That’s why I am constantly trying to remind parents (and teachers) that we have to give young children our time and attention. 🙂


  6. Beautiful post, Vivian . . . and I love your grandson’s Easter basket. I’ve never seen one shaped like a baseball before.

    Great message: Time and attention outweigh material gifts.


    • Thanks for the kind words, Nancy!
      Wasn’t that Easter basket a hoot!
      Maybe my next book should be titled: You had them…now pay attention to them! Don’t know how that would go over…but it might get people’s “attention”. 🙂


      • Thank you for nominating Maple Library to win a copy of Show Me How! If your library is one of the 25 lucky winners, will you (or they) be able to contribute towards the postage? As stated in my original post about the contest, I would love to open up nominations globally…but the cost of postage may be more than I can manage.


    • Thank you so much for stopping by and commenting! Sad, but true…I always wonder why parenting is the only “job” that doesn’t require licensing or training of any kind.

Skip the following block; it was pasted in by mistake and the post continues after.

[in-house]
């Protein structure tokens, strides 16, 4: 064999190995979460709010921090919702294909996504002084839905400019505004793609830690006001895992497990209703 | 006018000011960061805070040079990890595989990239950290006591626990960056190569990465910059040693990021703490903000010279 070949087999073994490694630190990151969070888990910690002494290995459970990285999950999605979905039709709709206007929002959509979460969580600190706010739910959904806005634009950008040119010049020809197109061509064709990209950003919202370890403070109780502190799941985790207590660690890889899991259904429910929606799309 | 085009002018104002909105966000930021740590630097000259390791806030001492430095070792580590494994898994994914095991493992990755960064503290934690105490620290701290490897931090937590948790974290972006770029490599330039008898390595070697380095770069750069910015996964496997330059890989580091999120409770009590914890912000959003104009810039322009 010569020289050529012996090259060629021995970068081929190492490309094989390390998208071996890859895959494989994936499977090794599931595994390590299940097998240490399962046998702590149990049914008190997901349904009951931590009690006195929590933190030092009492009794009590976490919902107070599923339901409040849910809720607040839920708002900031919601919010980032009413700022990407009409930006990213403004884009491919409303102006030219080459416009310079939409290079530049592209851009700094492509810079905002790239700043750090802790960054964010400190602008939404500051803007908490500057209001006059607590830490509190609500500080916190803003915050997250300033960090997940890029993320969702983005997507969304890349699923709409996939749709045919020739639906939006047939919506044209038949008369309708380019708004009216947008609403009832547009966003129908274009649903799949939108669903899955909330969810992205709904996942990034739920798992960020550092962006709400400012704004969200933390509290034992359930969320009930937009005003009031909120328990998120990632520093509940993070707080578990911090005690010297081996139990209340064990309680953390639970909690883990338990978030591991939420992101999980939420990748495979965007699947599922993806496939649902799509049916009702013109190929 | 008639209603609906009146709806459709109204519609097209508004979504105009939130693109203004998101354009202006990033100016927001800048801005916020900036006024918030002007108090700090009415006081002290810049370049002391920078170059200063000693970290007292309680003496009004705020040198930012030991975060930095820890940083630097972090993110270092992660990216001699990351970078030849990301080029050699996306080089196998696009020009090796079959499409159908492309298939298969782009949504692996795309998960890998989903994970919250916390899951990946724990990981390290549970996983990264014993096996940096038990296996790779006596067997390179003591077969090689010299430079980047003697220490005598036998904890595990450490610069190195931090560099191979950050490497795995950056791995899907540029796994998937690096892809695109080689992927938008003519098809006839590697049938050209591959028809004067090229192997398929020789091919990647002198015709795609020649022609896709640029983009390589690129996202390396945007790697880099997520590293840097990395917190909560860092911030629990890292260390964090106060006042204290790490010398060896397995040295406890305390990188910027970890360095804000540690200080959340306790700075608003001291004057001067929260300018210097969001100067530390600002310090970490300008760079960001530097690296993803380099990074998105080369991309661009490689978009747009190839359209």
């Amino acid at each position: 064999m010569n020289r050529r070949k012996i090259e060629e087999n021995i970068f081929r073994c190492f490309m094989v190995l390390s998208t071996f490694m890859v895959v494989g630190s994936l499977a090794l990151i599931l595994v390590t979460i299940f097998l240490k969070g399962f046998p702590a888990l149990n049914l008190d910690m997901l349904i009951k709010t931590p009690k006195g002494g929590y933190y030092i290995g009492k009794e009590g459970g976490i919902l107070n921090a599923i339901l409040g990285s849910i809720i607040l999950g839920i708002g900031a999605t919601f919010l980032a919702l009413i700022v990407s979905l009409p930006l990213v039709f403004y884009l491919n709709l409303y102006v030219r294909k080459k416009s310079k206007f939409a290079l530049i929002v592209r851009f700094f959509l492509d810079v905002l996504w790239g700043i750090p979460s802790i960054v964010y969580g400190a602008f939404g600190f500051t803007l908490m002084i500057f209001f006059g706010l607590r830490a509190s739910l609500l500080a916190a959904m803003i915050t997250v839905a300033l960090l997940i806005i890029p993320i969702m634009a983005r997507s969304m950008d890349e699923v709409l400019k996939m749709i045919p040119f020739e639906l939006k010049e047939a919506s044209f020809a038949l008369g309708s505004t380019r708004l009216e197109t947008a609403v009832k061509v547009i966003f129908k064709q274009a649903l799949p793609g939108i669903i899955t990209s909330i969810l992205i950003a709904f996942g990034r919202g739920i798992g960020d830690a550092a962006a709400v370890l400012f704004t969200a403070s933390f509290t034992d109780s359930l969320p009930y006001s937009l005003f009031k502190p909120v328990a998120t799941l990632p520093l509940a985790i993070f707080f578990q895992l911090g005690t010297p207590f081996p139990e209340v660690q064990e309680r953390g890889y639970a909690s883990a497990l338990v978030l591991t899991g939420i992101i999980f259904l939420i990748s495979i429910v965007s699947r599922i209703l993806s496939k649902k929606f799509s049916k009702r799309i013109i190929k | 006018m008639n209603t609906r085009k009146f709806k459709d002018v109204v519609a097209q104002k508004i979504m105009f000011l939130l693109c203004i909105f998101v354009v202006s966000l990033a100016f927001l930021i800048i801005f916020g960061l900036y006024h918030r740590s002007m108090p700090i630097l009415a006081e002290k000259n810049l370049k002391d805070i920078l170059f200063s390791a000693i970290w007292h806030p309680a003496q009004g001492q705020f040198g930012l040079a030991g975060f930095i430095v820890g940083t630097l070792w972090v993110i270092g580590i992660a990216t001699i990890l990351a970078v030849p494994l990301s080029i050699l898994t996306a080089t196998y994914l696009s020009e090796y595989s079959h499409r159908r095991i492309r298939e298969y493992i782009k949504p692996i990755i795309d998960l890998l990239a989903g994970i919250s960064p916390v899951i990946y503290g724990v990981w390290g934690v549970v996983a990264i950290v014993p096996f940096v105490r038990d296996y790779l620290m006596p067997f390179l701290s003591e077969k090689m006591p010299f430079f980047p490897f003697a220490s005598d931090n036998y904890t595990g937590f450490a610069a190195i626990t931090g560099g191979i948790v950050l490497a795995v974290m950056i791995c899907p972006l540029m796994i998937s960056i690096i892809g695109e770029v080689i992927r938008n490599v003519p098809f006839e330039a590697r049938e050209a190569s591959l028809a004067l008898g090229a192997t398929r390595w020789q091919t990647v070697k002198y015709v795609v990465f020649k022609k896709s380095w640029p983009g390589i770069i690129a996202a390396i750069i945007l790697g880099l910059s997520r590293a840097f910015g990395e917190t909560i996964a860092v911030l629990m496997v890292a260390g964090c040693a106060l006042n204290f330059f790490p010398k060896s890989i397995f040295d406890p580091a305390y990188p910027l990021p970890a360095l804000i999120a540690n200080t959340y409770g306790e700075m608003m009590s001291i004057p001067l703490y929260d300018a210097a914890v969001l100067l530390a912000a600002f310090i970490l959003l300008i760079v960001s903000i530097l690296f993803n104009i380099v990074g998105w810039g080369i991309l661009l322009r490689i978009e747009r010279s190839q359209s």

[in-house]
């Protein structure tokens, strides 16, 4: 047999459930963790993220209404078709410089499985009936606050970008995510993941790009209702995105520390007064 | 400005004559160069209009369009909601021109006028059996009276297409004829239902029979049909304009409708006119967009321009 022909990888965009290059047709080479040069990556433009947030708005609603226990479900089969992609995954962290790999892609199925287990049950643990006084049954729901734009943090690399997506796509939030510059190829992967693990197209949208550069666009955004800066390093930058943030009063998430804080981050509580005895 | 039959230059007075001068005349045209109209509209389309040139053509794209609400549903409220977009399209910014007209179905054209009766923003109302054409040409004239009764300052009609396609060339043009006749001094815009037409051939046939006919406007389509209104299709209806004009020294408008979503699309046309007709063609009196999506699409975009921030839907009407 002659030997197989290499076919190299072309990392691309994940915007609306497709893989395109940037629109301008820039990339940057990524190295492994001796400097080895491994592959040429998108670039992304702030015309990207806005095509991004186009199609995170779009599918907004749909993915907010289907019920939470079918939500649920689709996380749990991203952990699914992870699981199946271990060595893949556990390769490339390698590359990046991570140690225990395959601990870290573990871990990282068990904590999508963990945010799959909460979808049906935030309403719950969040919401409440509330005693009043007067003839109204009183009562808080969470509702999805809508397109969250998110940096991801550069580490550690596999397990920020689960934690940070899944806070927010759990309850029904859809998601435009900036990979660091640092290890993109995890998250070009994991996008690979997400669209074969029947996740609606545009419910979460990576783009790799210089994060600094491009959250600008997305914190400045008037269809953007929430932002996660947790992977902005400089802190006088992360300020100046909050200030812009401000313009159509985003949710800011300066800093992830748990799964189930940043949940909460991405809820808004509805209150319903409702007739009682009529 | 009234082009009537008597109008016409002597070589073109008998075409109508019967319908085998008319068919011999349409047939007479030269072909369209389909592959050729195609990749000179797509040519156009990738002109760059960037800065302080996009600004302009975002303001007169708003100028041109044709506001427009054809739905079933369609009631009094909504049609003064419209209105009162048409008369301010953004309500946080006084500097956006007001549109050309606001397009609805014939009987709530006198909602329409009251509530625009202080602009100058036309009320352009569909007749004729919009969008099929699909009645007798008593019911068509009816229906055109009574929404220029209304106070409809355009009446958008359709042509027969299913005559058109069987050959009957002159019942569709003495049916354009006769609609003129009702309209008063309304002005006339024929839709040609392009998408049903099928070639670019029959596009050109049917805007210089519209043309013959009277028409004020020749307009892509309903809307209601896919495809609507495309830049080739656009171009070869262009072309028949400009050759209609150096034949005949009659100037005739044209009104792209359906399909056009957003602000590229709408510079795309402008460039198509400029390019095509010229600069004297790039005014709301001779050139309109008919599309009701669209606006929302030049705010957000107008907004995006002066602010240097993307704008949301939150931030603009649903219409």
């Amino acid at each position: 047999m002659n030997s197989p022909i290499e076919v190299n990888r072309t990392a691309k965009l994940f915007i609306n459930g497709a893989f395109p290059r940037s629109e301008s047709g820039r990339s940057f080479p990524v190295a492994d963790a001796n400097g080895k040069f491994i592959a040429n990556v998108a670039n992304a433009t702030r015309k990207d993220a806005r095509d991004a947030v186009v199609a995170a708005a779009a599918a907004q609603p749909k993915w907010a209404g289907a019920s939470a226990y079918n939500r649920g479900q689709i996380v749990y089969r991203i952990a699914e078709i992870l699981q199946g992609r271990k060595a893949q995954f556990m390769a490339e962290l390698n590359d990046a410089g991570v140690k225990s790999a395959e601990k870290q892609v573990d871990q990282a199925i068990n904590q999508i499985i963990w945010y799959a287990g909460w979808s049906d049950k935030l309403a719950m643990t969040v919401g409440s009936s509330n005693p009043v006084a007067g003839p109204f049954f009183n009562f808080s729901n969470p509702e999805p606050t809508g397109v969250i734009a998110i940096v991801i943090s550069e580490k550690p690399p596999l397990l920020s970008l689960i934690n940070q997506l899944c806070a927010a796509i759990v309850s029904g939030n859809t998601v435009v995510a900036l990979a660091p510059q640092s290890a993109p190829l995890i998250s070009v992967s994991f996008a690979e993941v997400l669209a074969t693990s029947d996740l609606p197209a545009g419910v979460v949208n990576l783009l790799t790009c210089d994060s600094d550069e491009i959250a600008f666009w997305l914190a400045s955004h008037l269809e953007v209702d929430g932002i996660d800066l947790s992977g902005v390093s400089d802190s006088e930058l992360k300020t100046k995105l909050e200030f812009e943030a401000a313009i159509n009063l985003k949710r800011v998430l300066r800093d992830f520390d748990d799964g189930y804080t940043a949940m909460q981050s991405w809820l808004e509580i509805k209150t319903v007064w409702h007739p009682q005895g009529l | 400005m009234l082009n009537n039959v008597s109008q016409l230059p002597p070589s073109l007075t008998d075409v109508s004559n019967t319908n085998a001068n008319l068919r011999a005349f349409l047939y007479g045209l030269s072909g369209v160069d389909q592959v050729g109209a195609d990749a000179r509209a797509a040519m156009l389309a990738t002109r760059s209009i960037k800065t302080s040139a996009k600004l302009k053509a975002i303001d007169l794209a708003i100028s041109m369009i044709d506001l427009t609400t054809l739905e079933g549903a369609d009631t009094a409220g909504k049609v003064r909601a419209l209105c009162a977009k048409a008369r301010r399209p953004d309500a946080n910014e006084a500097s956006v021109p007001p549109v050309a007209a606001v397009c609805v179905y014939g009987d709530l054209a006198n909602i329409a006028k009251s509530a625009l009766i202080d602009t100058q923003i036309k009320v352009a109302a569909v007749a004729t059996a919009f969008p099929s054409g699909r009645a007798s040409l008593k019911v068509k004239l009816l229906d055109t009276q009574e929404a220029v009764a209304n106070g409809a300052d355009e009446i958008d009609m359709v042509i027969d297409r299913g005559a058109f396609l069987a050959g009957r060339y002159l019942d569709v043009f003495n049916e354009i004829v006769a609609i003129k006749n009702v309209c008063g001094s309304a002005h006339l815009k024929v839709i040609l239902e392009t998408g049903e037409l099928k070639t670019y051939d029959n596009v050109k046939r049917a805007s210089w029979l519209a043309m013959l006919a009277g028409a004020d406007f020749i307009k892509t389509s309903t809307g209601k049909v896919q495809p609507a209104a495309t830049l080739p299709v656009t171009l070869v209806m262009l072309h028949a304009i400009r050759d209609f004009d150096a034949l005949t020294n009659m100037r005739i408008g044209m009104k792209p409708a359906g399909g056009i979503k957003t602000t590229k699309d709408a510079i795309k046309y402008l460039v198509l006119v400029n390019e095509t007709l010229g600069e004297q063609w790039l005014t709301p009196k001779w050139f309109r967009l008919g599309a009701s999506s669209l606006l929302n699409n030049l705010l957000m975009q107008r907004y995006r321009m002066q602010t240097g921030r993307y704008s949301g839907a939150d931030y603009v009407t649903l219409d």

I just saw a new Pepsi commercial on TV here in the US…The parents are so very excited about this new type of Pepsi soda (Pepsi Next) and go on and on, exclaiming about how utterly fantastic it is…they have NEVER seen such an unbelievable soda. Meanwhile, in the background, we see their little child, doing back flips, walking on his hands, etc…they are totally unaware of what he is doing…more interested in the soda.

      I know it is just a commercial…but it is sending such a negative and totally incorrect message to parents.